I lead from the front, testing the rocks for stability with my phone torch in one hand and him in the other. If I was unsure on the stability of any of the rocks, I threw them down the mountain, stamping out a mini platform we could be sure would hold our weight. This step-by-step guide over what feels like a minefield continues for about an hour. Now with the initial adrenaline wearing off, deep in pain and shock, Joe is desperate for water. I reassure him again. As I look up, expecting to see the distant head torch, I see nothing.
We move forward to the more steady ground lying before the steep incline to the glacier. This marks the halfway point back to the hut.
One wrong step sees Joe and the surrounding rocks start to slide again. We’re both exhausted holding on to each others wrists desperately, my left foot locked onto the sturdiest rock available. He screams in pain and I shout in fear. The one thing holding us both up could slip at any second. I drag him up on his side to share my perch and sit him down to rest.
Searching desperately for a beacon from the distant head torch, I shout into the abyss, but I hear nothing back. Instead I find Tom’s gloves, laying on the floor next to the edge of a rock face.
An overwhelming feeling of complete loneliness washes over me, as I fear the worst – ‘they must’ve been climbing a face in a shortcut attempt and fallen off an edge. I’m up here alone with an injured guide, and the temperature is rapidly dropping below zero.’ Thoughts of the worst rush through my head as I tell Joe I’m just going to check out the path ahead. I run over to the edge of the precipice and use my phone light to shine into the deep gullies, expecting to see my friends in a heap at the bottom. I see nothing but darkness so I call out again. There’s no reply. I return to Joe, holding the fear that both my friends have died hidden away. I give him my gloves as his temperature is starting to drop and we struggle getting them onto his fairly debilitated right hand.
Joe is in serious need of water now, he points out that he can hear a trickle from under the rocks. I start to dig immediately, throwing the larger rocks over my shoulder and going straight back in. About a metre down I find ice, breaking some of it off with a smaller rock and hand it to Joe. Frozen into small balls, they’re similar to the size of BB pellets. Joe chomps them down regardless of the rock fragments they’re speckled with. It’s clear that this isn’t going to do anything to ease his dehydration anytime soon. I remember the protein bar I have stashed away in my pocket. I carefully tear off the top of the wrapper and discard the bar itself. Filling it with the loose ice, I lift my top and hold it to my chest in the hope to melt it as quickly as possible. There’s no more than a shot’s worth of water, but it’s drinkable nonetheless.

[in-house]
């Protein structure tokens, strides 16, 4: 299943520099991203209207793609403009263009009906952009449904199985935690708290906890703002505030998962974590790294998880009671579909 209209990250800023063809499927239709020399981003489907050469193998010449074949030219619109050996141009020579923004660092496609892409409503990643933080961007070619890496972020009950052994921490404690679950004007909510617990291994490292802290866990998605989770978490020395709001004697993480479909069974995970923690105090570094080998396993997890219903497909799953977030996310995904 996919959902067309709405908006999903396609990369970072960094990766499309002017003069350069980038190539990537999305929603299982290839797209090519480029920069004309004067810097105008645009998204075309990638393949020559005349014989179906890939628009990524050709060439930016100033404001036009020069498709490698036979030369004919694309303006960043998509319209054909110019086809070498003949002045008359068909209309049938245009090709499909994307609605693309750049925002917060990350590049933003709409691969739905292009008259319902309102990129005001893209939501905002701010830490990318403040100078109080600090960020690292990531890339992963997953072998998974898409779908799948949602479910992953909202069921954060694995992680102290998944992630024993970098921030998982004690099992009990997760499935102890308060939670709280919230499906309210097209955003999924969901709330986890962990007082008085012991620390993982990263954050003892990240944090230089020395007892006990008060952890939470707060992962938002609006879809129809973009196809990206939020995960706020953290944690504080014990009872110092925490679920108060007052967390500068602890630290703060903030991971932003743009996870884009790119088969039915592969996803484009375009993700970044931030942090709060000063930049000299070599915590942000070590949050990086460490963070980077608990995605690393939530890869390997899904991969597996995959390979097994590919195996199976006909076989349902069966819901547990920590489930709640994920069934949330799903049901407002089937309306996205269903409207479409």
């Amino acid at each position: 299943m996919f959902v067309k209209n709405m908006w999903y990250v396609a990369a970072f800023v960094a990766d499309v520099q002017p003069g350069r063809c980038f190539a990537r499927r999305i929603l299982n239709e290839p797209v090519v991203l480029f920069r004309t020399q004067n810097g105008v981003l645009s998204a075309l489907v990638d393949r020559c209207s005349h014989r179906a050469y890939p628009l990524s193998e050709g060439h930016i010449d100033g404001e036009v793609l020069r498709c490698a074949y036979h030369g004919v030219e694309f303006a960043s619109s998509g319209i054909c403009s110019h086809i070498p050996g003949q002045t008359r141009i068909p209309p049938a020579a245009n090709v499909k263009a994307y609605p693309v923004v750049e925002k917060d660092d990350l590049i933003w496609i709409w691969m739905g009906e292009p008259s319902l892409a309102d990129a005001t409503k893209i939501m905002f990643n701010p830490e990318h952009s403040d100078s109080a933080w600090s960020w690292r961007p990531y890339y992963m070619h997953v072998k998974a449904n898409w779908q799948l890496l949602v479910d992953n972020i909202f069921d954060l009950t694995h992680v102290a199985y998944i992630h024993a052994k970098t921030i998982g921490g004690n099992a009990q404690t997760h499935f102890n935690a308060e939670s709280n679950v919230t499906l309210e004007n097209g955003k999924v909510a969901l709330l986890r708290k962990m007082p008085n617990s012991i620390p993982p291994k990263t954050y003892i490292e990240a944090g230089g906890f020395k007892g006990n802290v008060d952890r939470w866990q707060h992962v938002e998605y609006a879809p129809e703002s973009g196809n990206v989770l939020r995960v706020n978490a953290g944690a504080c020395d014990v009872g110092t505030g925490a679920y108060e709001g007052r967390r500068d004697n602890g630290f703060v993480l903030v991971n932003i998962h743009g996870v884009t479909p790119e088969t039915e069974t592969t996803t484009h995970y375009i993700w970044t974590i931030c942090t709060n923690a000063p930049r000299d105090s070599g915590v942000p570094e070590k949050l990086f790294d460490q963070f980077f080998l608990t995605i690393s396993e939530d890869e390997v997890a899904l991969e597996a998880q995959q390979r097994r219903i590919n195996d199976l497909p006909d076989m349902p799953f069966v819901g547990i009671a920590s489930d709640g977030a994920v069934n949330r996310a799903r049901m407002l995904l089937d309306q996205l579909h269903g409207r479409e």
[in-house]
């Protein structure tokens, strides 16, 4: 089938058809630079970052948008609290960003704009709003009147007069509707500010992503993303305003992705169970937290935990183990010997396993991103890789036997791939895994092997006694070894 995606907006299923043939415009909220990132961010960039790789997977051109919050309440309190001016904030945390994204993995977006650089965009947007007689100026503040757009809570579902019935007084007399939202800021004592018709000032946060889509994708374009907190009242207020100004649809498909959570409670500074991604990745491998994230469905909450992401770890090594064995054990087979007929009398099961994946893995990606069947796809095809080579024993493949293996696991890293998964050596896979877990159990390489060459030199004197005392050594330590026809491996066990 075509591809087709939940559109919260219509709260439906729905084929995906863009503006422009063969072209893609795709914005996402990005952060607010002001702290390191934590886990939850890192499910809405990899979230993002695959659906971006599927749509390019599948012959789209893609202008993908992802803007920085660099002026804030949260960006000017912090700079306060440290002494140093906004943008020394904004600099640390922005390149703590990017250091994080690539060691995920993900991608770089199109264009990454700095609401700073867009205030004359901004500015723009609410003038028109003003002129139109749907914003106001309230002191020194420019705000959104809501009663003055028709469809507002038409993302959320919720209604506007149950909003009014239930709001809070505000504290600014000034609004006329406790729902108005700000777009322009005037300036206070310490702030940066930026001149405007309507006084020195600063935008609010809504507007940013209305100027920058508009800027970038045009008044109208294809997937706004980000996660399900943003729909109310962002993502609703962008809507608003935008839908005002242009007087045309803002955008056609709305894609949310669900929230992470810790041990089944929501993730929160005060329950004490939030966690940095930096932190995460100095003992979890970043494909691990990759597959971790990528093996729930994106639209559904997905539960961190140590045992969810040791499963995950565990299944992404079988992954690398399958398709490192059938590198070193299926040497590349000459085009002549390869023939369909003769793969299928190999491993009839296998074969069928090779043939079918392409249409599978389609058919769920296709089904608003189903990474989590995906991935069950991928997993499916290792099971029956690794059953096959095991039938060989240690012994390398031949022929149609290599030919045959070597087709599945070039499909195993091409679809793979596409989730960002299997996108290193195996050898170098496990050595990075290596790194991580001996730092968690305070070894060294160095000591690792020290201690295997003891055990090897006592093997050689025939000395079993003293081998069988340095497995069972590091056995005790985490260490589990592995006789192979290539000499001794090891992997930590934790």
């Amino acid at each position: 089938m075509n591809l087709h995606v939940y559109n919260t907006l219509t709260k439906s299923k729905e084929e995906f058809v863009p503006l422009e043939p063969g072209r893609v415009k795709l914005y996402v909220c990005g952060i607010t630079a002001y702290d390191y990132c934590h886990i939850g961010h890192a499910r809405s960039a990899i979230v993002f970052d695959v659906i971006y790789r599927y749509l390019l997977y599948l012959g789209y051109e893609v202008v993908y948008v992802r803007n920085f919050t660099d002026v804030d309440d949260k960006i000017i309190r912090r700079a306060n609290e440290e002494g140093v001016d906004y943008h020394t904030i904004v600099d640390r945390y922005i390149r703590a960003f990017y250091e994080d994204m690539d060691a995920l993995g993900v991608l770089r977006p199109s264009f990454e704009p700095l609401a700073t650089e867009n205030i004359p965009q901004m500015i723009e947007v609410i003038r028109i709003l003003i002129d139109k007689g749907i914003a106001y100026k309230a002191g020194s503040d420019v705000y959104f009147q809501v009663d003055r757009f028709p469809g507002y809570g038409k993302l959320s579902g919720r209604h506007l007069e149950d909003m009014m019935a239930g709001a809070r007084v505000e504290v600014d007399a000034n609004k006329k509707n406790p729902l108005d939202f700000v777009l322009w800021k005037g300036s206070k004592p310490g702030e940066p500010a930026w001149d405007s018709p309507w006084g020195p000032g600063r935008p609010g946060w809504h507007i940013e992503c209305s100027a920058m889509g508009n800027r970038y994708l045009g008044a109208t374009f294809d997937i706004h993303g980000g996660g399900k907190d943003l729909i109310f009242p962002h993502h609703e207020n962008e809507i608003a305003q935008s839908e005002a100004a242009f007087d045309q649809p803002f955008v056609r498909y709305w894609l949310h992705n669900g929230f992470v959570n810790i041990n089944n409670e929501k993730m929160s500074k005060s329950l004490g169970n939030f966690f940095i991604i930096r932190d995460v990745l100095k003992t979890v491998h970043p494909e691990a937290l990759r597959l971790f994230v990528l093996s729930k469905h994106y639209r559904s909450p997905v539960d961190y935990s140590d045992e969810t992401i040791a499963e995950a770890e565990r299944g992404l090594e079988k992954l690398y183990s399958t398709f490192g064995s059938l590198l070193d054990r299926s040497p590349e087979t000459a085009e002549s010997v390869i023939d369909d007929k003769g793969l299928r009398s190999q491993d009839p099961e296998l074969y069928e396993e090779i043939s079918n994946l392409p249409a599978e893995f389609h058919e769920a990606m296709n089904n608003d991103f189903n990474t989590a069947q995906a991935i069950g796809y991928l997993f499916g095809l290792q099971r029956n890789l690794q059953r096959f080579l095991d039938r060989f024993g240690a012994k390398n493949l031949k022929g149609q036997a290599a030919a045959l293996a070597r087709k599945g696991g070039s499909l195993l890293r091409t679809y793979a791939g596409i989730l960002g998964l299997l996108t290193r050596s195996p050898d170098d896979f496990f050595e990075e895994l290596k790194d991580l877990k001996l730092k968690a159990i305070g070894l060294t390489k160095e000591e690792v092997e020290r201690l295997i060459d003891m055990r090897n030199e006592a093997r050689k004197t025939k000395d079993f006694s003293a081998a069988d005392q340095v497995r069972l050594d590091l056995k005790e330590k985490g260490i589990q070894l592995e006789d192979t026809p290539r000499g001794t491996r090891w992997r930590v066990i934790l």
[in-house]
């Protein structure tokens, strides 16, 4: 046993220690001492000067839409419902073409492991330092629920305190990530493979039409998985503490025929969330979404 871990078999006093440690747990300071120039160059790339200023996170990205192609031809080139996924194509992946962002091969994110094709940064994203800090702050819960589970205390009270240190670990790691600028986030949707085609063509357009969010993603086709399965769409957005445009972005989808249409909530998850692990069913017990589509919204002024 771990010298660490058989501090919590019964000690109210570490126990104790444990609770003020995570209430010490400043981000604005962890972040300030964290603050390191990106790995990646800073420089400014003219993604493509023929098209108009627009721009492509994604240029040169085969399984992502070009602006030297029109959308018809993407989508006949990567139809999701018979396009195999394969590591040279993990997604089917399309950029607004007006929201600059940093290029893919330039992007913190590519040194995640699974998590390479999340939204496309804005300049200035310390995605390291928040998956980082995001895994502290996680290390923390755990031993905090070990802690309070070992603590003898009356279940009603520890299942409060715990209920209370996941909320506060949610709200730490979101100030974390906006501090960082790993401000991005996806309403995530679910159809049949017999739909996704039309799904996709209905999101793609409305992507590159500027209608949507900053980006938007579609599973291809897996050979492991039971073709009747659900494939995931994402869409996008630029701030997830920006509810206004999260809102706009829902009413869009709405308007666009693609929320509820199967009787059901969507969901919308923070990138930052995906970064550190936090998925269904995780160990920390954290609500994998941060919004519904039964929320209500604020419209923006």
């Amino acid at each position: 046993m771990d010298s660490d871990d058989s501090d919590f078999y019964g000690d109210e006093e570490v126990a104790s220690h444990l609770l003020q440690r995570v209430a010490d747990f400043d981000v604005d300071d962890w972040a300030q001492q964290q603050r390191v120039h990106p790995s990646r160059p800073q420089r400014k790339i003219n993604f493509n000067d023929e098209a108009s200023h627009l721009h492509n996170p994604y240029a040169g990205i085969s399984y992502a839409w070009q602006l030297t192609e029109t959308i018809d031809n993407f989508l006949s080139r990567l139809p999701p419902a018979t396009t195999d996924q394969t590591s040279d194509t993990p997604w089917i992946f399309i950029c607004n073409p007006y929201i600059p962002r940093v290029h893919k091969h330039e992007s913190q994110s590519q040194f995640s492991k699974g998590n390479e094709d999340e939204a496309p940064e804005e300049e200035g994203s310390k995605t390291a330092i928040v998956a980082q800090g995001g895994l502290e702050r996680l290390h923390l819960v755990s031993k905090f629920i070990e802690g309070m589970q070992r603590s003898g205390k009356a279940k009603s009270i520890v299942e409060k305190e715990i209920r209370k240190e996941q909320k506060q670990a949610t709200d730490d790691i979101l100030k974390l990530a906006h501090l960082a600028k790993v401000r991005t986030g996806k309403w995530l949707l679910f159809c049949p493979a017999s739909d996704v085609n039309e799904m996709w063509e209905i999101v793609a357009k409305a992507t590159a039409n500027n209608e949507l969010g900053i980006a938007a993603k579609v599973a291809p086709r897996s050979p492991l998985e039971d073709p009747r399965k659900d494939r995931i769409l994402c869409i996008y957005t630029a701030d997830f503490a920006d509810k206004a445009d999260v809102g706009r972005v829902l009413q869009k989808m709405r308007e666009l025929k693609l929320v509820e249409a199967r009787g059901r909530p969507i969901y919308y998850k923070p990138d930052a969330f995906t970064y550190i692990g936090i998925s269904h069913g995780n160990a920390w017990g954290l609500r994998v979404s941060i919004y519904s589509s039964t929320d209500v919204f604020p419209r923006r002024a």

We move up the steep incline of loose rock when Joe recognises the path. We assure each other that we’re going the right way and we head towards the glacier – a dull white glow in the pitch black.
As we reach the glacier I punch through the surface ice of a puddle, scooping up the water to feed directly to Joe. We get a good drink and a rest before I try shouting again into the night. Again there’s no reply. By this point my fear is hard to hide, there’s no way getting water from the hut would take this long – something awful must have happened.
About two and a half hours into the ordeal, I see a flicker of light towards the direction of the hut. My eyes tear up as I realise my friends aren’t lying helplessly at the bottom of a gully. They come to meet Joe and I as we hobble our way back towards the hut, by now I’m underneath Joe’s left arm, keeping him from hunching over from the immense pain he’s in.
Tom rushes over and takes over holding Joe up as I start to bark at them. ‘What were your fucking gloves doing down there?! I thought you’d both died! Where the fuck have you been?!’ They explain that they had gotten lost in the dark and the gloves must’ve just fallen out of a pocket. I apologise, putting the outburst down to fear. We make it back to the hut three hours after the rockslide.
I use my phone light to shine into the deep gullies, expecting to see my friends in a heap at the bottom. I see nothing but darkness so I call out again. There’s no reply
We clear a space for Joe in the hut and create a backrest out of anything we can get our hands on and a saucepan of water for tea goes straight on the heat. Calling a helicopter out at this time in the night is impossible so we can only wait until morning. Joe is unable to lie on his back because of the pain, his shoulder still drooping far down from where it should be. We wrestle him into his sleeping bag, replacing his gloves with more heavy duty ones and throw more layers on top of him.
Louis makes sweet, black tea for us all and we force down the bland combination of couscous, apricots and nuts, and try to get some rest. Joe sits upright as it’s more comfortable but the painkillers to little to ease his pain. We encase ourselves into our sleeping bags sporting our full outfits, hats and neck gaiters, stashing heat packs into our pockets where we can. The wind blows heavily on our little hut but exhausted, I fall asleep almost instantly.
Early the following morning, I wake up to noise of the hut door being pulled ajar. Joe still hadn’t slept so at sunrise he made his way to a nearby location that the guides and porters use as a signal hotspot to make a phone call to his father, a legend amongst the Kenyan mountaineering community. A team of 20 men with a stretcher are instantly deployed to the mountain to take him to safety. Accompanying them is James, our replacement guide who will take us to Lenana Peak the next morning.
Tom, Louis, James and I reunite with Joe the next day at Old Moses Camp, which lies at the bottom of the other side of the mountain. He looks healthy and happy in his new sling despite recently having his shoulder put back into place after 20 hours of dislocation. We leave Mount Kenya National Park together and make a beeline for a local restaurant with chapatis, beans and White Cap beer on our minds. Joe expresses his gratitude towards us but we’re just happy to have everyone together again in one piece.
According to the tribal legends of the Kamba and Kikiuya, the omnipotent god Ngai created Mt. Kenya as his dwelling place on Earth from which to survey his creation and his people. It’s he who chooses who can climb the mountain as well as who cannot. I guess this just wasn’t our time.